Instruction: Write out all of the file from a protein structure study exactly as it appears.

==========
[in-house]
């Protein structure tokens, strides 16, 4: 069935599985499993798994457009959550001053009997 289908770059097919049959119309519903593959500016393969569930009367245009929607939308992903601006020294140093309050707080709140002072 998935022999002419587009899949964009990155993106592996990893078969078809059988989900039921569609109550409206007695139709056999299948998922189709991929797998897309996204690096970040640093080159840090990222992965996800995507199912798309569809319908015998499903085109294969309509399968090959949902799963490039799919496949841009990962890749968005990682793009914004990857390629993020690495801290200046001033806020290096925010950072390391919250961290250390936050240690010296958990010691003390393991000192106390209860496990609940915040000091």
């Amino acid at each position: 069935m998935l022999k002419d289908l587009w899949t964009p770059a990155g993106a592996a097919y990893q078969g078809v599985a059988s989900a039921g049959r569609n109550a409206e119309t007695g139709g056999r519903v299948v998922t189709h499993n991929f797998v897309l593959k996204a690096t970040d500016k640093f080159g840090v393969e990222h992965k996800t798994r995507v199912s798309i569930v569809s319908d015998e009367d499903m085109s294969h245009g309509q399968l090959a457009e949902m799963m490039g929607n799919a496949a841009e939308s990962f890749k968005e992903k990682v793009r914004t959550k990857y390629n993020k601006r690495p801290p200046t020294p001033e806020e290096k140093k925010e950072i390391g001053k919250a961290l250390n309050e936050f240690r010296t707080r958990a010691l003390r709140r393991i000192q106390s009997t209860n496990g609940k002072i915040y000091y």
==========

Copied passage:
[in-house]
């Protein structure tokens, strides 16, 4: 069935599985499993798994457009959550001053009997 289908770059097919049959119309519903593959500016393969569930009367245009929607939308992903601006020294140093309050707080709140002072 998935022999002419587009899949964009990155993106592996990893078969078809059988989900039921569609109550409206007695139709056999299948998922189709991929797998897309996204690096970040640093080159840090990222992965996800995507199912798309569809319908015998499903085109294969309509399968090959949902799963490039799919496949841009990962890749968005990682793009914004990857390629993020690495801290200046001033806020290096925010950072390391919250961290250390936050240690010296958990010691003390393991000192106390209860496990609940915040000091």
């Amino acid at each position: 069935m998935l022999k002419d289908l587009w899949t964009p770059a990155g993106a592996a097919y990893q078969g078809v599985a059988s989900a039921g049959r569609n109550a409206e119309t007695g139709g056999r519903v299948v998922t189709h499993n991929f797998v897309l593959k996204a690096t970040d500016k640093f080159g840090v393969e990222h992965k996800t798994r995507v199912s798309i569930v569809s319908d015998e009367d499903m085109s294969h245009g309509q399968l090959a457009e949902m799963m490039g929607n799919a496949a841009e939308s990962f890749k968005e992903k990682v793009r914004t959550k990857y390629n993020k601006r690495p801290p200046t020294p001033e806020e290096k140093k925010e950072i390391g001053k919250a961290l250390n309050e936050f240690r010296t707080r958990a010691l003390r709140r393991i000192q106390s009997t209860n496990g609940k002072i915040y000091y």